Indicators of Insolvency

Insolvency is the inability to pay all debts, as and when they become due and payable.

Some of the indicators of insolvency are externally known (i.e. known to third parties) and some are only internally known (only known to the Directors or owners of a business).

Early identification of insolvency or potential insolvency is important, as it can affect your strategy for:

1. Recovering debts from your debtors. If you are aware of facts which should lead you to suspect your debtor may be insolvent, your debt collection strategy should take into account the potential for your debtor to “collapse” and the very real risk of any payments made to you being “clawed back” by a liquidator or bankruptcy trustee (known as unfair preferences). In other words, you may have to pay back any payments you received.

2. Survival of your own business. Directors have duties to avoid trading whilst insolvent, and unless there are urgent operational or structural changes to a business when it is likely to become insolvent (or is already insolvent), the risk is that the business must cease.

If one or more of the indicators exist, seek advice.

The earlier the advice, the more potential options there may be to revive (turnaround) a business, or recover a debt from a potentially insolvent debtor.

The Indicators

The case of ASIC v Plymin and Others (2003) 46 ACSR 126 is commonly referred to on this topic, as it contains a non-exhaustive list of some indicators of insolvency at [386], being:

1. Continuing losses.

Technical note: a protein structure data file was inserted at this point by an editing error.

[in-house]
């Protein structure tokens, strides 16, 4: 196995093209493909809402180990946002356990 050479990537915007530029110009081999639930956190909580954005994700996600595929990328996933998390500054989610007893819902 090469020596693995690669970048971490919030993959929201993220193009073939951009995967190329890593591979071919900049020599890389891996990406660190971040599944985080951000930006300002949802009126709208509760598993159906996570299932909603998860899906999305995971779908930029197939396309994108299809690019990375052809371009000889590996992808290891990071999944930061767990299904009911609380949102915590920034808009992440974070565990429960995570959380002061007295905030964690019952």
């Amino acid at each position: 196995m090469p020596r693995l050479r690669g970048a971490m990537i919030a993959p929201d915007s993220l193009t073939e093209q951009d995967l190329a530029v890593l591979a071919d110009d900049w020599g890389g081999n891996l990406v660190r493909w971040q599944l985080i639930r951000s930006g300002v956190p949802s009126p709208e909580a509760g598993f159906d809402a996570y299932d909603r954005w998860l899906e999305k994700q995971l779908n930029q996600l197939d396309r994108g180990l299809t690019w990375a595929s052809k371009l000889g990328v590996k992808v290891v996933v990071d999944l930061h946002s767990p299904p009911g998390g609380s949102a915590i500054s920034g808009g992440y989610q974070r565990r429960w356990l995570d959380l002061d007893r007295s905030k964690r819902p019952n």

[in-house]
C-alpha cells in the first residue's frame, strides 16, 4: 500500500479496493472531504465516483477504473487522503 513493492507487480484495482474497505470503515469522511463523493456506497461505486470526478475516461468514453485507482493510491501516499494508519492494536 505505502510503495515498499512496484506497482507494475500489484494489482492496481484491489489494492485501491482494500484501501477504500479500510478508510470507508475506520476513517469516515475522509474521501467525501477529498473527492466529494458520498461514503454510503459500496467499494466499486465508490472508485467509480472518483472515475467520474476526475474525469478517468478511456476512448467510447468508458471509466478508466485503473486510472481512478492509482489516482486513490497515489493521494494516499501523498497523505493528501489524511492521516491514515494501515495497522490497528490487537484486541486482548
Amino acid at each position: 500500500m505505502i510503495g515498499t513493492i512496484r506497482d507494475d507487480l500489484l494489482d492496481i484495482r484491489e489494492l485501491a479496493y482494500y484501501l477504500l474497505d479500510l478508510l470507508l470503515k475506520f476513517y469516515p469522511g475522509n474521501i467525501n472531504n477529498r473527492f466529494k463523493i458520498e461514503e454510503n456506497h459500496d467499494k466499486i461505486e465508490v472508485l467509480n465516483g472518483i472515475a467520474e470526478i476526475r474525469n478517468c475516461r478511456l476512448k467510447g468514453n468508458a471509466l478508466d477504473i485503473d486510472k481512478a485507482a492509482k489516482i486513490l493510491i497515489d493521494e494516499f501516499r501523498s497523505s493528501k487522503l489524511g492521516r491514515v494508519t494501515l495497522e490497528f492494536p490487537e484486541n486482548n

2. Liquidity ratios below 1.
3. Overdue Commonwealth and State taxes.
4. Poor relationship with present Bank, including inability to borrow further funds.
5. No access to alternative finance.
6. Inability to raise further equity capital.
7. Suppliers placing the company on COD, or otherwise demanding special payments before resuming supply. 8. Creditors unpaid outside trading terms.
9. Issuing of post-dated cheques.
10. Dishonoured cheques.
11. Special arrangements with selected creditors.
12. Solicitors’ letters, summons[es], judgments or warrants issued against the company.
13. Payments to creditors of rounded sums which are not reconcilable to specific invoices.
14. Inability to produce timely and accurate financial information to display the company’s trading performance and financial position, and make reliable forecasts.

One strategy for collecting debts from potentially insolvent debtors is to first better protect your position in light of impending insolvency (e.g. agreement in writing with alternate security), and then collect payments, rather than blindly accept payments which you may have to pay back.

Strategies for a potentially insolvent business re-structure include re-financing, asset or business sales, transfers, lease arrangements, and operational changes. All of these will be affected by your business’ potential insolvency, such that extra obligations and duties apply to Directors in insolvency situations. Re-structures and even simple asset sales therefore need careful and proper planning and documentation, lest they fall foul of “phoenixing” or “disposal of assets with intent to defraud creditors” or “uncommercial transactions” (to name only a few).

Our Business Advisory and Insolvency and Asset Protection team, and Debt Collection team, are available for a no-obligation initial discussion about your debt collection or insolvency/restructuring needs. Please do not hesitate to contact Jason De Silva or Kelly Parker.

For further information contact Murfett Legal by emailing one of the following directors:

 
Jason De Silva (Director):     jason.desilva@murfett.com.au
Kelly Parker  (Director):       kelly.parker@murfett.com.au
Peter Broun  (Director):       peter.broun@murfett.com.au


Author:     Jason De Silva


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